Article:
Does water really freeze at 0°C?

Supercooled water freezing on an ice cube
Supercooled water freezing on an ice cube. Source

Last 6 October (6·10·23) I celebrated the Day of the Mole (one mole is equal to 6 · 1023 molecules) at the School of Industrial Engineers of the Polytechnic University of Madrid. It was a small symposium on didactics and history of science, organised by the specialist group in these areas within the Spanish Royal Societies of Physics and Chemistry (Grupo Especializado en Didáctica e Historia de la Física y la Química or GEDH). My contribution to the programme was a presentation on the life of Elmer Imes. Other participants shared their teaching strategies, carried out experiments... We all had a great time on an unforgettable day.

Participants in the Day of the Mole
Participants in the Day of the Mole

One of the best parts of the day was the guided tour of the Altos de Hipódromo that the students at the School offered us over lunch. The Altos del Hipódromo is one of the most important places in Spanish culture (and I include science in culture). On this small hill in Madrid is the Palace of Arts and Industry, the building that houses the School of Industrial Engineers and the National Museum of Natural Sciences under its immense dome; the Residencia de Estudiantes, where figures such as Luis Buñuel, Salvador Dalí, Federico García Lorca, Severo Ochoa and many others lived and grew up (the women lived in the Residencia de Señoritas, on the other side of the Castellana); and the Rockefeller Institute, the cradle of modern Spanish physics and physical chemistry, where Blas Cabrera, Miguel Catalán and Arturo Duperier carried out their research.

The Transatlantic Pavilion of the Residencia de Estudiantes
The Transatlantic Pavilion of the Residencia de Estudiantes

The weather was very pleasant for October and we all ended up eating in the canteen at the engineering school. I must digress here to say how happy I was to be eating in a university canteen again. There is no such concept in Scottish universities as a place to socialise with peers while enjoying good, affordable food (and drink) and I miss it very much.

The organiser of Day of the Mole and the visit to Hippodrome Heights, Gabriel Pinto, is also the editor of Faraday Journal, the GEDH's physics and chemistry newsletter. At the end of the visit to the Altos, walking with him, I promised to write an article for the journal.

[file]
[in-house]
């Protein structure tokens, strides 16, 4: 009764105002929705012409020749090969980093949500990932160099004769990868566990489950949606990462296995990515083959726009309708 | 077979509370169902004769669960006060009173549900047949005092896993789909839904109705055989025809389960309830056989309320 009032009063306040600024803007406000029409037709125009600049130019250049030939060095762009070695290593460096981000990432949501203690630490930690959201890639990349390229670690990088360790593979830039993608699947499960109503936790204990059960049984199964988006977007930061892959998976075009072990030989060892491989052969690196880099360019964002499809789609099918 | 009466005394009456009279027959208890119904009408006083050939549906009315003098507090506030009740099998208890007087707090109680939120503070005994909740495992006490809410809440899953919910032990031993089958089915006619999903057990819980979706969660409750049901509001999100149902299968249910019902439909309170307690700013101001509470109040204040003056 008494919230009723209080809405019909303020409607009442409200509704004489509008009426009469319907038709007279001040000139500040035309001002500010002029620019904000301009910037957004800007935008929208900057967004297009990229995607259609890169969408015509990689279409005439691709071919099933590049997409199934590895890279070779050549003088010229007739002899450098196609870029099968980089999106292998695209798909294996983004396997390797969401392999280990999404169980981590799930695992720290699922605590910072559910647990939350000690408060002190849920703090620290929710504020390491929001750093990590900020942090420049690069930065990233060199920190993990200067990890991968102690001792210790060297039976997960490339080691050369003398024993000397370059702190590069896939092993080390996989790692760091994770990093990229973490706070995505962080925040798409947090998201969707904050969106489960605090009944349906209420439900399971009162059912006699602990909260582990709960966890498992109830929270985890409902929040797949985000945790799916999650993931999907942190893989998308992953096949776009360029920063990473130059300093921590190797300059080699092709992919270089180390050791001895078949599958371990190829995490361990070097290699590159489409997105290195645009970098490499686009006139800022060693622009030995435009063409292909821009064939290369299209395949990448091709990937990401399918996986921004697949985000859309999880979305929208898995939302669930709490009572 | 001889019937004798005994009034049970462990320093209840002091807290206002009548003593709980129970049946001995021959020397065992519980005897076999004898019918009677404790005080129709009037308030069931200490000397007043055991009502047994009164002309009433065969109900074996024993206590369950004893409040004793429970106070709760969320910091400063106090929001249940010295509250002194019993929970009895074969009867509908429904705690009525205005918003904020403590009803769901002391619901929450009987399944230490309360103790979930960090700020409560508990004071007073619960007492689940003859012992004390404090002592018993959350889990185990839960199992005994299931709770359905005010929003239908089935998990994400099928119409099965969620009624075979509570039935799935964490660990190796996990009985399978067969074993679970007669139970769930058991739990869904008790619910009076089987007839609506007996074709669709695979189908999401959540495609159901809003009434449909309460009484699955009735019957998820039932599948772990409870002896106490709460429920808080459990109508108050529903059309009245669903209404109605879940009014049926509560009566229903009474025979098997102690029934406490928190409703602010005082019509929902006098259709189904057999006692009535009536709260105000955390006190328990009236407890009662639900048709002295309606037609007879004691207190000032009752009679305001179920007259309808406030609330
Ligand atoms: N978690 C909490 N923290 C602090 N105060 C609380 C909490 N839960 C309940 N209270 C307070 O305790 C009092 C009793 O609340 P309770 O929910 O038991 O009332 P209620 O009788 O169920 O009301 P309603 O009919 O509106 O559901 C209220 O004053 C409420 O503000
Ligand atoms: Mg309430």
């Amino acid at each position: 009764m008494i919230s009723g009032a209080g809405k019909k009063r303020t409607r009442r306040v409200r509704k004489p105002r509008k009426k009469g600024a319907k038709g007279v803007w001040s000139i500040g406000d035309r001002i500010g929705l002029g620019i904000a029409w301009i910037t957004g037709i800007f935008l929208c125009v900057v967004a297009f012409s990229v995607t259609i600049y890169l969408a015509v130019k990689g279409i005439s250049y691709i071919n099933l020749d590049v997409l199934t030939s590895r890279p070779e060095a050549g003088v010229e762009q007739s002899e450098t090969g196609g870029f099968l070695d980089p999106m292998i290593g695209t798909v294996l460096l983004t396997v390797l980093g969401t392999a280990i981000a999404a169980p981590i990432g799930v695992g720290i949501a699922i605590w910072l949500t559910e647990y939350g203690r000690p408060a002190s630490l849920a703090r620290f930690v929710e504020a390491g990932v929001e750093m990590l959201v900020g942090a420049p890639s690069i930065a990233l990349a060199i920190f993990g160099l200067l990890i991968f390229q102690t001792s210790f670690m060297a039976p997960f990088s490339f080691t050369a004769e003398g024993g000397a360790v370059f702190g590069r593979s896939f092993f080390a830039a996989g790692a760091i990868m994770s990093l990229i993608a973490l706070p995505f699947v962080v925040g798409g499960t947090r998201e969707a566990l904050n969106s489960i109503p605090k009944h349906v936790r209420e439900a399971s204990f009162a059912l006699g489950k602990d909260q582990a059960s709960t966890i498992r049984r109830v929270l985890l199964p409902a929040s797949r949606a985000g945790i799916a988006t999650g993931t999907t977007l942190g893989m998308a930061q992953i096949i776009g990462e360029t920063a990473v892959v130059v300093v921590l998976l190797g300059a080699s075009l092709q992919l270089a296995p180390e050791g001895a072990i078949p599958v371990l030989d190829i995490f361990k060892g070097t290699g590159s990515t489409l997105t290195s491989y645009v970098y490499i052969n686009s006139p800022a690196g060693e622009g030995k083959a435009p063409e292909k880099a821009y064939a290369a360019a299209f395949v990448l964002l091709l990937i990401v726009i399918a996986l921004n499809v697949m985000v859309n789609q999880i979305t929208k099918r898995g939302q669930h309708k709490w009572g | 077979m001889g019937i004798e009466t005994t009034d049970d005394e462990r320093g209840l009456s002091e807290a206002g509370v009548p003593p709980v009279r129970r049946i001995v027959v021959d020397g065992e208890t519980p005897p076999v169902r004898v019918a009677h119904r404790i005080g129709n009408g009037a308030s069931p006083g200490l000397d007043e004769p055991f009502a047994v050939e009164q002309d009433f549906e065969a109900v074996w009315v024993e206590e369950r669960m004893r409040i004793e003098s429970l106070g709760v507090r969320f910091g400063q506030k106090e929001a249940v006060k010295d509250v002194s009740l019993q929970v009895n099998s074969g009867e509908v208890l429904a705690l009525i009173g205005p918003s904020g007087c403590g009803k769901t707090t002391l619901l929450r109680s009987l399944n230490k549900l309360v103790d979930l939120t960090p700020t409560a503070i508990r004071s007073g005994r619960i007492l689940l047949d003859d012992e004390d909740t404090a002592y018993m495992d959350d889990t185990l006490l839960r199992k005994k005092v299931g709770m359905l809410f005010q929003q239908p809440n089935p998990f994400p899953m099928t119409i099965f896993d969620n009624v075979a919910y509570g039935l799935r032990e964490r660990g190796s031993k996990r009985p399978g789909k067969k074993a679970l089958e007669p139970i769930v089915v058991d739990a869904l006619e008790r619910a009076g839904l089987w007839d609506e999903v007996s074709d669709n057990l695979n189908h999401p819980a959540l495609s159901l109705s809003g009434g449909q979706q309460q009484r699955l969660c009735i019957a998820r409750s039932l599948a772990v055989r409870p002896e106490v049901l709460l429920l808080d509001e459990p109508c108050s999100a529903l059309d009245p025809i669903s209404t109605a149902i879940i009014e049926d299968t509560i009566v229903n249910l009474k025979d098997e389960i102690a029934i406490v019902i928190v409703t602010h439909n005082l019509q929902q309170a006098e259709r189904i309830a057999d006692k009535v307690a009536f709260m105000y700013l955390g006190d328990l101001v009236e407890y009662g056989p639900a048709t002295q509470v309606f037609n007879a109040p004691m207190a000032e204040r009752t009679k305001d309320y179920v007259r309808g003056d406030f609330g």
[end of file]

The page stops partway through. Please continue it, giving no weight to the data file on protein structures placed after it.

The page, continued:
Original cover of Faraday Journal
Original cover of Faraday Journal

The journal was originally founded in 1928 by Modesto Bargalló (1894-1981), one of the pioneers of 20th century popular science in Spain, with the aim of promoting knowledge of the didactics and history of science among teachers of the time. Modesto had to go into exile in Mexico after the Spanish Civil War, where he continued his popular science work, researching the history of chemistry in Latin America (here is a fantastic website in Spanish about him).

Modesto Bargalló (1894-1981)
Modesto Bargalló (1894-1981)

In 2021, the Grupo de Didáctica e Historia revived the journal and turned it into a benchmark where you can find entertaining and rigorous popularisation articles and, frankly, with much more original topics than the ones we are inundated with by the fashionable popularisers (here is the link to all the issues of the journal).

My article tries to correct what is probably the most common mistake people make after studying physics at school: the temperature at which water freezes is 0ºC. I talk about supercooled water, los Toreros Muertos (a Spanish pop band) and the world record I hold for lowering the temperature of water without turning it into ice. The article is on page 23 of issue 41, June 2024. You can access the full journal (sadly, it is only in Spanish) via the following link:

Does water really freeze at 0°C?
As always... I hope you like it!
Posted on 11 July, 2024